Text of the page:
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"Cyber threats are accelerating" -- the Open Internet's dirtly little secret

"A 'Cyber Katrina' is inevitable" according to George Foresman, a former Undersecretary  for Preparedness at the Department of Homeland Security.

I strongly urge you to read an outstanding, sobering and succinct post by USA Today's Byron Acohido: "Cyber Katrina is upon us" which:

  • concludes "Cyber threats are accelerating;"
  • highlights 8 "proof points" from respected Internet security sources that highlight "a continual increase in malicious and criminal activity on the Internet."

Byron Acohido adds:

  • "Given these gloomy metrics, is there any reason to hope this cyber cyclone can be subdued? Vint Cerf, the man most often referred to as the father of the Internet, painted a dark scenario in this recent Guardian interview. When it comes to Internet security, “it’s every man for himself. . .in the end it seems every machine has to defend itself.”

Kudos to Byron Acohido and Jon Swartz for their tenacious and continuous focus on this under-reported, but critically important Internet issue -- and for their excellent book on the real and shocking gaps in everyday Internet security: Zero Day Threat.    

Googlephobia? No just holding a bad actor to account

I consider myself of like mind with my friend Adam Theirer of PFF on most all issues of substance, however, I must take strong exception to his misguided take on Google and Googlephobia

In Adam's post "Googlephobia: Part 6 - the Left Begin to Turn on Google":

Century Foundation asks Google to pay for content

Kudos to Peter Osnos of The Century Foundation for connecting the dots in his piece: "The Platform: make Google pay."

  • Mr. Osnos asks the pertinent question: Now that Google has conceded the principle that infomation is not free in its $125m settlement with authors/publishers, why don't newspapers and magazines insist on getting paid for their content?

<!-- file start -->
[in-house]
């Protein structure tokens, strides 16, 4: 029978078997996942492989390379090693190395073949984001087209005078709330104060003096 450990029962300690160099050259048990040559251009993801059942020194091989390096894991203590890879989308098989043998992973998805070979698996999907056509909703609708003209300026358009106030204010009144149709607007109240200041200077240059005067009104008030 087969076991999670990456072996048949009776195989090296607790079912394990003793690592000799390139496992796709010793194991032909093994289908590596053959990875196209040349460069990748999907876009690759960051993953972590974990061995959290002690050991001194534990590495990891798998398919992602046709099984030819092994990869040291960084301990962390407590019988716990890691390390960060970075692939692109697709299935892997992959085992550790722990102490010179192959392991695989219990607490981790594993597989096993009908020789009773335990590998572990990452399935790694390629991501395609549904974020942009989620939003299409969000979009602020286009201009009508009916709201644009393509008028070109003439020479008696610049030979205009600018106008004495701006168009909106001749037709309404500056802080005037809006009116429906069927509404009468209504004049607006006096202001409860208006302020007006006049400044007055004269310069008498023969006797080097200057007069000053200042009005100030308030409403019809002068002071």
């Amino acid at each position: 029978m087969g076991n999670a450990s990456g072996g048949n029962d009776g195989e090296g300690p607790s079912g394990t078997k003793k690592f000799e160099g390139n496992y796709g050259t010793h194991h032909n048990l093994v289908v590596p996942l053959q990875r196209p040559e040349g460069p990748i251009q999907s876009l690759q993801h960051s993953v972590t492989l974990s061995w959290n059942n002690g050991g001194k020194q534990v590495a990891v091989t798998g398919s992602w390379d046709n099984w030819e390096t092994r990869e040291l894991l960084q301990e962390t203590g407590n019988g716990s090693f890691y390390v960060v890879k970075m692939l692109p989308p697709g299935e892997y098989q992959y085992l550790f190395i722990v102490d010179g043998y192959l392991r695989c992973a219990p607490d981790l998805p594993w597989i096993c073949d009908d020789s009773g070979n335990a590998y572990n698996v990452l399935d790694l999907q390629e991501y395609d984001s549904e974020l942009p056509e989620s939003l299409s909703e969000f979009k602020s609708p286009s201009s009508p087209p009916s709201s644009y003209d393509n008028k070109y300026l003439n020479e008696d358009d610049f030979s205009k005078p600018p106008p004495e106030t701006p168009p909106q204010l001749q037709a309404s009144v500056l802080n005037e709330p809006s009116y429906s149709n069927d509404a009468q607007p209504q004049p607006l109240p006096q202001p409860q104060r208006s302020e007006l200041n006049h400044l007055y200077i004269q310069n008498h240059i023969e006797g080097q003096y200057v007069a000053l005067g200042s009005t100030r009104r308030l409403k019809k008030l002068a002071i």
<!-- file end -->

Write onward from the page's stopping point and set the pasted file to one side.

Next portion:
• It's a thought-provoking piece read -- I recommend it. 

Mr. Osnos' central thesis becomes even more important when you consider that Mr. Schmidt recently suggested to advertising executives that they should consider if the business model for journalism should become a not-for-profit model!

What many in the journalism industry do not appreciate is that Google is quietly cheering on the demise of modern journalism and Big Media so that it can be replaced by citizen journalists that will of course use their platform predominantly through, Blogger, YouTube, and Google Knol.

  • Google believes it can provide anyone and everyone a more efficient digital content platform than anyone else.
  • Apparently Google's real mission is to organize all the producers of the world's information -- to work for Google!

More on Google extending its monopoly to books

Google's $125m settlement with authors/publishers is an excellent window into how Google intends to anti-competitively extend its de facto search advertising monopoly market power to other content markets.

  • Think about it; if Google only has to pay a penalty of less than a penny on the book-selling dollar, why wouldn't Google be emboldened to steal all the entertainment property of others, and just settle for less than a penny on the dollar like it has with books? 
  • What a cheap and easy way to extend and cement one's monopoly market power in search advertising into other content markets.    

Kudos to Professor James Gibson and his op-ed in the Washington Post today, "Google's New Monopoly" where he spotlights the anti-competitive effects of the Google-book settlement because a deal cut with no competition can embed barriers to entry so that competition can never emerge to compete with Google going forward in digitized books. 

  • I made a similar point in my post "Google proves crime does pay -- if you have enough market power." 

More on Google extending its monopoly market power:

Google claims the settlement is not an extension of market power because Google is not requiring an exclusive arrangement from authors or publishers. This is brilliant misdirection. Google doesn't need a formal exclusive because their Machiavellian scheme grants them a practical exclusive arrangement.